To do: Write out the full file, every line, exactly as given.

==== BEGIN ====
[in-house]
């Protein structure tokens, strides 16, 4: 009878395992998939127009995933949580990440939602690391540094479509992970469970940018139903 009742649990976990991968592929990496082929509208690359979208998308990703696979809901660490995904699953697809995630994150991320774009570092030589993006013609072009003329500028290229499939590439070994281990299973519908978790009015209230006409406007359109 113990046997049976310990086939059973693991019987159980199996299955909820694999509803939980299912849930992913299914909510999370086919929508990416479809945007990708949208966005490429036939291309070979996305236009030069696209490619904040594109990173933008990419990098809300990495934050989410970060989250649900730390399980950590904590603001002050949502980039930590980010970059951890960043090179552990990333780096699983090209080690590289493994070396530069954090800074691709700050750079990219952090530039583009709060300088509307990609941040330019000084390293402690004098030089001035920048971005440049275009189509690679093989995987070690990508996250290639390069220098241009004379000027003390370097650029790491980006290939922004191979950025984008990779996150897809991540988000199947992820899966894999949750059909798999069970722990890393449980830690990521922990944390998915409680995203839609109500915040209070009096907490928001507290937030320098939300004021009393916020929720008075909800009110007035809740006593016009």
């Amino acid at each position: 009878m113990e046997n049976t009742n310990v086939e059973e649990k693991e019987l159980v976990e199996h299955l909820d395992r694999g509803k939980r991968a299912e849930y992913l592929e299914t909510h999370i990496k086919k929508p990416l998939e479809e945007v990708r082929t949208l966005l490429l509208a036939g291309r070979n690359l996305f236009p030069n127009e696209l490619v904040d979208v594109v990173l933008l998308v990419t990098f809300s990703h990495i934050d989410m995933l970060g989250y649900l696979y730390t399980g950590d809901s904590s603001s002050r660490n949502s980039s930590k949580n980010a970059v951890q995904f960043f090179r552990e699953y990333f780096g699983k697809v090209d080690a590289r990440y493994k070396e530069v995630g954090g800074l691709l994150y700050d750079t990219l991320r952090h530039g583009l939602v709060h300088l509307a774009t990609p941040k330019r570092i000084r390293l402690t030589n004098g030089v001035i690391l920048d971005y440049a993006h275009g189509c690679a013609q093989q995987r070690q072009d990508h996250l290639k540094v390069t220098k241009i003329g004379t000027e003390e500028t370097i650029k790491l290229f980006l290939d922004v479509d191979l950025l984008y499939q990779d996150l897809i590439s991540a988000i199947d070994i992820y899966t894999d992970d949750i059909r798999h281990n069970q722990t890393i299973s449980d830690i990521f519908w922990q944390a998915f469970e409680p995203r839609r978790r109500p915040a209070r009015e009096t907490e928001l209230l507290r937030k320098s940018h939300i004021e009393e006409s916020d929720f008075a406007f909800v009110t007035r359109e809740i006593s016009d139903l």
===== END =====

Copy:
[in-house]
């Protein structure tokens, strides 16, 4: 009878395992998939127009995933949580990440939602690391540094479509992970469970940018139903 009742649990976990991968592929990496082929509208690359979208998308990703696979809901660490995904699953697809995630994150991320774009570092030589993006013609072009003329500028290229499939590439070994281990299973519908978790009015209230006409406007359109 113990046997049976310990086939059973693991019987159980199996299955909820694999509803939980299912849930992913299914909510999370086919929508990416479809945007990708949208966005490429036939291309070979996305236009030069696209490619904040594109990173933008990419990098809300990495934050989410970060989250649900730390399980950590904590603001002050949502980039930590980010970059951890960043090179552990990333780096699983090209080690590289493994070396530069954090800074691709700050750079990219952090530039583009709060300088509307990609941040330019000084390293402690004098030089001035920048971005440049275009189509690679093989995987070690990508996250290639390069220098241009004379000027003390370097650029790491980006290939922004191979950025984008990779996150897809991540988000199947992820899966894999949750059909798999069970722990890393449980830690990521922990944390998915409680995203839609109500915040209070009096907490928001507290937030320098939300004021009393916020929720008075909800009110007035809740006593016009």
């Amino acid at each position: 009878m113990e046997n049976t009742n310990v086939e059973e649990k693991e019987l159980v976990e199996h299955l909820d395992r694999g509803k939980r991968a299912e849930y992913l592929e299914t909510h999370i990496k086919k929508p990416l998939e479809e945007v990708r082929t949208l966005l490429l509208a036939g291309r070979n690359l996305f236009p030069n127009e696209l490619v904040d979208v594109v990173l933008l998308v990419t990098f809300s990703h990495i934050d989410m995933l970060g989250y649900l696979y730390t399980g950590d809901s904590s603001s002050r660490n949502s980039s930590k949580n980010a970059v951890q995904f960043f090179r552990e699953y990333f780096g699983k697809v090209d080690a590289r990440y493994k070396e530069v995630g954090g800074l691709l994150y700050d750079t990219l991320r952090h530039g583009l939602v709060h300088l509307a774009t990609p941040k330019r570092i000084r390293l402690t030589n004098g030089v001035i690391l920048d971005y440049a993006h275009g189509c690679a013609q093989q995987r070690q072009d990508h996250l290639k540094v390069t220098k241009i003329g004379t000027e003390e500028t370097i650029k790491l290229f980006l290939d922004v479509d191979l950025l984008y499939q990779d996150l897809i590439s991540a988000i199947d070994i992820y899966t894999d992970d949750i059909r798999h281990n069970q722990t890393i299973s449980d830690i990521f519908w922990q944390a998915f469970e409680p995203r839609r978790r109500p915040a209070r009015e009096t907490e928001l209230l507290r937030k320098s940018h939300i004021e009393e006409s916020d929720f008075a406007f909800v009110t007035r359109e809740i006593s016009d139903l």